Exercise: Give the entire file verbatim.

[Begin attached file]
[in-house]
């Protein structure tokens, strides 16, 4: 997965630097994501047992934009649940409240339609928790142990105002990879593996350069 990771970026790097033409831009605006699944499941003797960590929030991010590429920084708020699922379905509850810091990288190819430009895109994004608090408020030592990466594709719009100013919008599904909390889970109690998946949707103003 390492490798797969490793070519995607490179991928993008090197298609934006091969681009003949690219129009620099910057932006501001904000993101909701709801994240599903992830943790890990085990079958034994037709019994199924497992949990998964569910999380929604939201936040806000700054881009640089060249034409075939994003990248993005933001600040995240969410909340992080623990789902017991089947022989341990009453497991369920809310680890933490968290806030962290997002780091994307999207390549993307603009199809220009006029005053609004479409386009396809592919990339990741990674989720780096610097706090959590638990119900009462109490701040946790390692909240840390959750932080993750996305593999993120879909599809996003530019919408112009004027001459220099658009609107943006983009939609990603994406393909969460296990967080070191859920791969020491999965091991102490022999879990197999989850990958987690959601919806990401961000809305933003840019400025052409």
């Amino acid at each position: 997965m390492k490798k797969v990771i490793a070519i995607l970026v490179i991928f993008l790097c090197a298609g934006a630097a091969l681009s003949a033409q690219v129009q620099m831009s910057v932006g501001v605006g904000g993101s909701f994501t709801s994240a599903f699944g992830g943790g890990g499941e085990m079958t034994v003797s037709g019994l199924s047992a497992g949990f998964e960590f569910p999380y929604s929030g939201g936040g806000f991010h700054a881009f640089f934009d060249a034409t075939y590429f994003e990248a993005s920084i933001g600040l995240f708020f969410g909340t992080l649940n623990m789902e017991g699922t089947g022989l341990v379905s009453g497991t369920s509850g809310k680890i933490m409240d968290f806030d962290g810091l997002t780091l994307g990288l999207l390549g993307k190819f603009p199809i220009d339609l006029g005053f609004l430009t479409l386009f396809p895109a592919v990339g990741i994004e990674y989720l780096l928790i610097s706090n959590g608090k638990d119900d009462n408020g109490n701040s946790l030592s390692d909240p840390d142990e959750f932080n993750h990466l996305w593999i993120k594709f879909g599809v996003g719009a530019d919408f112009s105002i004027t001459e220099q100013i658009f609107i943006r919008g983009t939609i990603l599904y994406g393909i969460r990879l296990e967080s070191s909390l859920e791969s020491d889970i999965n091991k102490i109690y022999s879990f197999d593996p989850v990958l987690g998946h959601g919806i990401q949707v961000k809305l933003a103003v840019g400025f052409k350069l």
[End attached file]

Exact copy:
[in-house]
């Protein structure tokens, strides 16, 4: 997965630097994501047992934009649940409240339609928790142990105002990879593996350069 990771970026790097033409831009605006699944499941003797960590929030991010590429920084708020699922379905509850810091990288190819430009895109994004608090408020030592990466594709719009100013919008599904909390889970109690998946949707103003 390492490798797969490793070519995607490179991928993008090197298609934006091969681009003949690219129009620099910057932006501001904000993101909701709801994240599903992830943790890990085990079958034994037709019994199924497992949990998964569910999380929604939201936040806000700054881009640089060249034409075939994003990248993005933001600040995240969410909340992080623990789902017991089947022989341990009453497991369920809310680890933490968290806030962290997002780091994307999207390549993307603009199809220009006029005053609004479409386009396809592919990339990741990674989720780096610097706090959590638990119900009462109490701040946790390692909240840390959750932080993750996305593999993120879909599809996003530019919408112009004027001459220099658009609107943006983009939609990603994406393909969460296990967080070191859920791969020491999965091991102490022999879990197999989850990958987690959601919806990401961000809305933003840019400025052409």
């Amino acid at each position: 997965m390492k490798k797969v990771i490793a070519i995607l970026v490179i991928f993008l790097c090197a298609g934006a630097a091969l681009s003949a033409q690219v129009q620099m831009s910057v932006g501001v605006g904000g993101s909701f994501t709801s994240a599903f699944g992830g943790g890990g499941e085990m079958t034994v003797s037709g019994l199924s047992a497992g949990f998964e960590f569910p999380y929604s929030g939201g936040g806000f991010h700054a881009f640089f934009d060249a034409t075939y590429f994003e990248a993005s920084i933001g600040l995240f708020f969410g909340t992080l649940n623990m789902e017991g699922t089947g022989l341990v379905s009453g497991t369920s509850g809310k680890i933490m409240d968290f806030d962290g810091l997002t780091l994307g990288l999207l390549g993307k190819f603009p199809i220009d339609l006029g005053f609004l430009t479409l386009f396809p895109a592919v990339g990741i994004e990674y989720l780096l928790i610097s706090n959590g608090k638990d119900d009462n408020g109490n701040s946790l030592s390692d909240p840390d142990e959750f932080n993750h990466l996305w593999i993120k594709f879909g599809v996003g719009a530019d919408f112009s105002i004027t001459e220099q100013i658009f609107i943006r919008g983009t939609i990603l599904y994406g393909i969460r990879l296990e967080s070191s909390l859920e791969s020491d889970i999965n091991k102490i109690y022999s879990f197999d593996p989850v990958l987690g998946h959601g919806i990401q949707v961000k809305l933003a103003v840019g400025f052409k350069l």